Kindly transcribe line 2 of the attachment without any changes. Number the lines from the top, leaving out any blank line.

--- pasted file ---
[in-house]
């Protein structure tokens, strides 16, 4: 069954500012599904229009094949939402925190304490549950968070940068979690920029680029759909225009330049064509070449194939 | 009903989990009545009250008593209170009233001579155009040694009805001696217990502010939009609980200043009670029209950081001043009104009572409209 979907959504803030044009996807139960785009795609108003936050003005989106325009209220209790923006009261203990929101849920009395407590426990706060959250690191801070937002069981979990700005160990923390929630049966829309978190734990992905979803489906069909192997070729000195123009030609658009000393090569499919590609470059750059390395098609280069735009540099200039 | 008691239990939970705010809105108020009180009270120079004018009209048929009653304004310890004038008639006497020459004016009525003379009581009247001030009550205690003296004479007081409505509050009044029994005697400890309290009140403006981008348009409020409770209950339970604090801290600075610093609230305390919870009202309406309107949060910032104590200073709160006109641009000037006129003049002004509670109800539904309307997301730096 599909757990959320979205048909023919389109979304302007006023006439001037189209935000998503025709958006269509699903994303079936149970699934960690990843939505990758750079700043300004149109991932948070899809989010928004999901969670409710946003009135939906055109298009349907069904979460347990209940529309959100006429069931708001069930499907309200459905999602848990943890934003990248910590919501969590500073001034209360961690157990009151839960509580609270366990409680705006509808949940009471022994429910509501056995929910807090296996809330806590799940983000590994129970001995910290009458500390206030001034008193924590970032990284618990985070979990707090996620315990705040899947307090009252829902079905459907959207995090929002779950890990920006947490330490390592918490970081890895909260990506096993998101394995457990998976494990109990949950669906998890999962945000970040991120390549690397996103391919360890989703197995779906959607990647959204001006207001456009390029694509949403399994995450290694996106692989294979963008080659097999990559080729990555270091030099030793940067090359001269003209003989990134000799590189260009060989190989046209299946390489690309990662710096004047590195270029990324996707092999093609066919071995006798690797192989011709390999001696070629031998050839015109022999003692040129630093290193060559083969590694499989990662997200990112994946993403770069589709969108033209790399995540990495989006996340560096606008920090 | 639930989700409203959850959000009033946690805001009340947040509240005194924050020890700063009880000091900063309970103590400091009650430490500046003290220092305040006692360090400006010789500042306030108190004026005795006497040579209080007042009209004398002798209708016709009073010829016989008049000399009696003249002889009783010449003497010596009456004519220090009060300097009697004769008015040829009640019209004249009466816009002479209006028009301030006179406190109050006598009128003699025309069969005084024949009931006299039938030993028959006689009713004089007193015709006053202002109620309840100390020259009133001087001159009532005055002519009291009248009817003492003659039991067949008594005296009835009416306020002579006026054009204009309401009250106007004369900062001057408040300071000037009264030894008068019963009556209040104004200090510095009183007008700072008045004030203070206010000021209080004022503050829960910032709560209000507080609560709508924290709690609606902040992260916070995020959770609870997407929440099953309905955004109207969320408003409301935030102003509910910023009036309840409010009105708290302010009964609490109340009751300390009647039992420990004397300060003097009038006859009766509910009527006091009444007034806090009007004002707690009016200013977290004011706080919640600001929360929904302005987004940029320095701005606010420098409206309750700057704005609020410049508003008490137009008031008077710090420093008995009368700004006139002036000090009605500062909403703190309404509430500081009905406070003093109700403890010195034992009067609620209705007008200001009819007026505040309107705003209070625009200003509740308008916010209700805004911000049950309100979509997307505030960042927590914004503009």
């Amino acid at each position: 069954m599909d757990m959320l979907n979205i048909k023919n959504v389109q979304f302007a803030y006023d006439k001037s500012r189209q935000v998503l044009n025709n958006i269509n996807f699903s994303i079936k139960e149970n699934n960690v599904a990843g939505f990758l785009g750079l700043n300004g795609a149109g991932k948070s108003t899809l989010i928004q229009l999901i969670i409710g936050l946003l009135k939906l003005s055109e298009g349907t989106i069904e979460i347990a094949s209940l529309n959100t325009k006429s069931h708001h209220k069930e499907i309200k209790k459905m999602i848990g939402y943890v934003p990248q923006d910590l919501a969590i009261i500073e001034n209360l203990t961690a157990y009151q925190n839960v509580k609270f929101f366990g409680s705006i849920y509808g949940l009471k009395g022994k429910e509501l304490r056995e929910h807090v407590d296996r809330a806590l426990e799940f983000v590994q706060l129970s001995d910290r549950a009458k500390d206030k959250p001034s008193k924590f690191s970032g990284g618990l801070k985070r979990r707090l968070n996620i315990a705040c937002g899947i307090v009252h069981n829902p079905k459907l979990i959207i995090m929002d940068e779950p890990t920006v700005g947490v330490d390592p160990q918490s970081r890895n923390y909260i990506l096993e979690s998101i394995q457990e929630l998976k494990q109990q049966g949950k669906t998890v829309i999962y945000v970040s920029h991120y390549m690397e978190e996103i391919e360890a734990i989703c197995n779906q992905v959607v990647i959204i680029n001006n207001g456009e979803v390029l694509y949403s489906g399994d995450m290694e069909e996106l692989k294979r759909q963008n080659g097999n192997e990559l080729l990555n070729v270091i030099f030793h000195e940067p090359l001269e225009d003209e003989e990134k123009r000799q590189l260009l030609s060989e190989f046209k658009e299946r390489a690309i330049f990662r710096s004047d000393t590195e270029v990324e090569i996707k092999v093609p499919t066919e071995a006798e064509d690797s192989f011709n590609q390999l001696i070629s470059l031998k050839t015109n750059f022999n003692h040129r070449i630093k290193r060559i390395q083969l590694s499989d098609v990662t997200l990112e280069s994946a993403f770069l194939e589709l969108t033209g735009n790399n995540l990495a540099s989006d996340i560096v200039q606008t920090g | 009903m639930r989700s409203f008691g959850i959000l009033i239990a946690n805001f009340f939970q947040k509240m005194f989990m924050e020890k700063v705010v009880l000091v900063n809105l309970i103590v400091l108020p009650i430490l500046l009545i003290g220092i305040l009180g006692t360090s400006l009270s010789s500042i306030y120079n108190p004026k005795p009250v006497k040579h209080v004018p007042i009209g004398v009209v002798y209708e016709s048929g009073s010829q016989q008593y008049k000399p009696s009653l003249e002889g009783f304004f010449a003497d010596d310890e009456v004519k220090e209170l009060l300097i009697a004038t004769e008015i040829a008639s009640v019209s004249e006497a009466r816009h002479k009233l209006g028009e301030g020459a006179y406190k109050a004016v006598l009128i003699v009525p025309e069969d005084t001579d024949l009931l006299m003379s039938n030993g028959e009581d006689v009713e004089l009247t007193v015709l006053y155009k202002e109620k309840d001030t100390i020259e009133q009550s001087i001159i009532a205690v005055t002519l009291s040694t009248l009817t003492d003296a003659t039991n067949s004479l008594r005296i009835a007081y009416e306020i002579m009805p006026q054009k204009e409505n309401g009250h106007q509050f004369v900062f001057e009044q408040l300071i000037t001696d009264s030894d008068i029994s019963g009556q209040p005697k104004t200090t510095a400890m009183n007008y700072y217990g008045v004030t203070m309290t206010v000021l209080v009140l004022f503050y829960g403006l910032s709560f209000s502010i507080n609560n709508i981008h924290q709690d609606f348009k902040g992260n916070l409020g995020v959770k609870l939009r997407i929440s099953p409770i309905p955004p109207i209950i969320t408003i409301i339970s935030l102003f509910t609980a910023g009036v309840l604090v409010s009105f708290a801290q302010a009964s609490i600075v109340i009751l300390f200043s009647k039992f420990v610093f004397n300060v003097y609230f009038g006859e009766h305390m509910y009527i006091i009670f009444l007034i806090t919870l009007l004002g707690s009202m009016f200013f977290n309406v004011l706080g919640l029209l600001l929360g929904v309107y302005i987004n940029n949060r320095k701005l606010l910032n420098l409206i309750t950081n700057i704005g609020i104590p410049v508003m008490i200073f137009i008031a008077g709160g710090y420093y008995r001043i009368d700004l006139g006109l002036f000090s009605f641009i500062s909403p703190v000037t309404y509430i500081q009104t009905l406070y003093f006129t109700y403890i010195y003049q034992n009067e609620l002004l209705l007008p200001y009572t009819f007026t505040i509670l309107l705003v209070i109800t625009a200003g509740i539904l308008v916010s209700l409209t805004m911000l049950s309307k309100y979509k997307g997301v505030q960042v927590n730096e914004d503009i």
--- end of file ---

């Protein structure tokens, strides 16, 4: 069954500012599904229009094949939402925190304490549950968070940068979690920029680029759909225009330049064509070449194939 | 009903989990009545009250008593209170009233001579155009040694009805001696217990502010939009609980200043009670029209950081001043009104009572409209 979907959504803030044009996807139960785009795609108003936050003005989106325009209220209790923006009261203990929101849920009395407590426990706060959250690191801070937002069981979990700005160990923390929630049966829309978190734990992905979803489906069909192997070729000195123009030609658009000393090569499919590609470059750059390395098609280069735009540099200039 | 008691239990939970705010809105108020009180009270120079004018009209048929009653304004310890004038008639006497020459004016009525003379009581009247001030009550205690003296004479007081409505509050009044029994005697400890309290009140403006981008348009409020409770209950339970604090801290600075610093609230305390919870009202309406309107949060910032104590200073709160006109641009000037006129003049002004509670109800539904309307997301730096 599909757990959320979205048909023919389109979304302007006023006439001037189209935000998503025709958006269509699903994303079936149970699934960690990843939505990758750079700043300004149109991932948070899809989010928004999901969670409710946003009135939906055109298009349907069904979460347990209940529309959100006429069931708001069930499907309200459905999602848990943890934003990248910590919501969590500073001034209360961690157990009151839960509580609270366990409680705006509808949940009471022994429910509501056995929910807090296996809330806590799940983000590994129970001995910290009458500390206030001034008193924590970032990284618990985070979990707090996620315990705040899947307090009252829902079905459907959207995090929002779950890990920006947490330490390592918490970081890895909260990506096993998101394995457990998976494990109990949950669906998890999962945000970040991120390549690397996103391919360890989703197995779906959607990647959204001006207001456009390029694509949403399994995450290694996106692989294979963008080659097999990559080729990555270091030099030793940067090359001269003209003989990134000799590189260009060989190989046209299946390489690309990662710096004047590195270029990324996707092999093609066919071995006798690797192989011709390999001696070629031998050839015109022999003692040129630093290193060559083969590694499989990662997200990112994946993403770069589709969108033209790399995540990495989006996340560096606008920090 | 639930989700409203959850959000009033946690805001009340947040509240005194924050020890700063009880000091900063309970103590400091009650430490500046003290220092305040006692360090400006010789500042306030108190004026005795006497040579209080007042009209004398002798209708016709009073010829016989008049000399009696003249002889009783010449003497010596009456004519220090009060300097009697004769008015040829009640019209004249009466816009002479209006028009301030006179406190109050006598009128003699025309069969005084024949009931006299039938030993028959006689009713004089007193015709006053202002109620309840100390020259009133001087001159009532005055002519009291009248009817003492003659039991067949008594005296009835009416306020002579006026054009204009309401009250106007004369900062001057408040300071000037009264030894008068019963009556209040104004200090510095009183007008700072008045004030203070206010000021209080004022503050829960910032709560209000507080609560709508924290709690609606902040992260916070995020959770609870997407929440099953309905955004109207969320408003409301935030102003509910910023009036309840409010009105708290302010009964609490109340009751300390009647039992420990004397300060003097009038006859009766509910009527006091009444007034806090009007004002707690009016200013977290004011706080919640600001929360929904302005987004940029320095701005606010420098409206309750700057704005609020410049508003008490137009008031008077710090420093008995009368700004006139002036000090009605500062909403703190309404509430500081009905406070003093109700403890010195034992009067609620209705007008200001009819007026505040309107705003209070625009200003509740308008916010209700805004911000049950309100979509997307505030960042927590914004503009």